Lesson: First and foremost, taxpayers should be alert to the tax consequences of short sales and foreclosures. In particular, changes made in the run-up to and after the 2008–2009 financial crisis can trip up any number of calculations, including the cancellation of debt income. Also be aware that information from tax software may not be definitive, especially if you are not using updated online versions. Opportunity: Penalties stand a decent chance of being dismissed, especially if petitioners can show that they are acting in good faith.
Simonsen and Simonsen v. Commissioner, 150 Tax Court No. 8 (2018)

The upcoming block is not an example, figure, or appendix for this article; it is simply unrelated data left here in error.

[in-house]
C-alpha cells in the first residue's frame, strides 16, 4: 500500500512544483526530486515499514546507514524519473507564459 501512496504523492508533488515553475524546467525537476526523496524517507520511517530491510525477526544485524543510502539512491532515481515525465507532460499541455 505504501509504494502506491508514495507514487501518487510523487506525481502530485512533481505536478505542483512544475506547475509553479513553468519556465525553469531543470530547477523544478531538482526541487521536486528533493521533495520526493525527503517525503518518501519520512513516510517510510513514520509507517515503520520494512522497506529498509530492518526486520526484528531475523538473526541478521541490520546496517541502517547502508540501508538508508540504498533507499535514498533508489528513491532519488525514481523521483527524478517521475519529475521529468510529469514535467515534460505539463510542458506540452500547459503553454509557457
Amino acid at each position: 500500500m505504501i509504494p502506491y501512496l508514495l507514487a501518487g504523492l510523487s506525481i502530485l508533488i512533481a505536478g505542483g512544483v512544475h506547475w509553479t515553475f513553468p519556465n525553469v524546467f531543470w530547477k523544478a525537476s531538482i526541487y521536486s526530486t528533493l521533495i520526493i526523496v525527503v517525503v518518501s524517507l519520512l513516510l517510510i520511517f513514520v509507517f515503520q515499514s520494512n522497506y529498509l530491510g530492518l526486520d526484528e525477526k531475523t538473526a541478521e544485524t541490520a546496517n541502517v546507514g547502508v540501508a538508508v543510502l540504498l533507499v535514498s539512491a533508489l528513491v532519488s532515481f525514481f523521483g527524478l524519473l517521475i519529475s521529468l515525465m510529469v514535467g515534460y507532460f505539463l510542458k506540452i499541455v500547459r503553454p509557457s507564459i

With ongoing changes in health-care insurance, one of the easiest ways to run afoul of IRS regulations is by tripping over Affordable Care Act (ACA) rules.One key point—and this applies to all kinds of tax-related cases—is that even if you lose on the main argument, there’s a decent chance that the court will throw out often-steep additional penalties that the IRS frequently seeks. And that’s definitely a taxpayer victory.
The facts: In 2014, Californians Steven and Robin McGuire received a $7,092 health-care insurance tax credit under the ACA, based on their combined income level. Robin was not working when they got the credit but soon started a job that raised their combined income, making them ineligible for the credit. The pair quickly alerted the California health-care insurance exchange, which for unknown reasons never responded.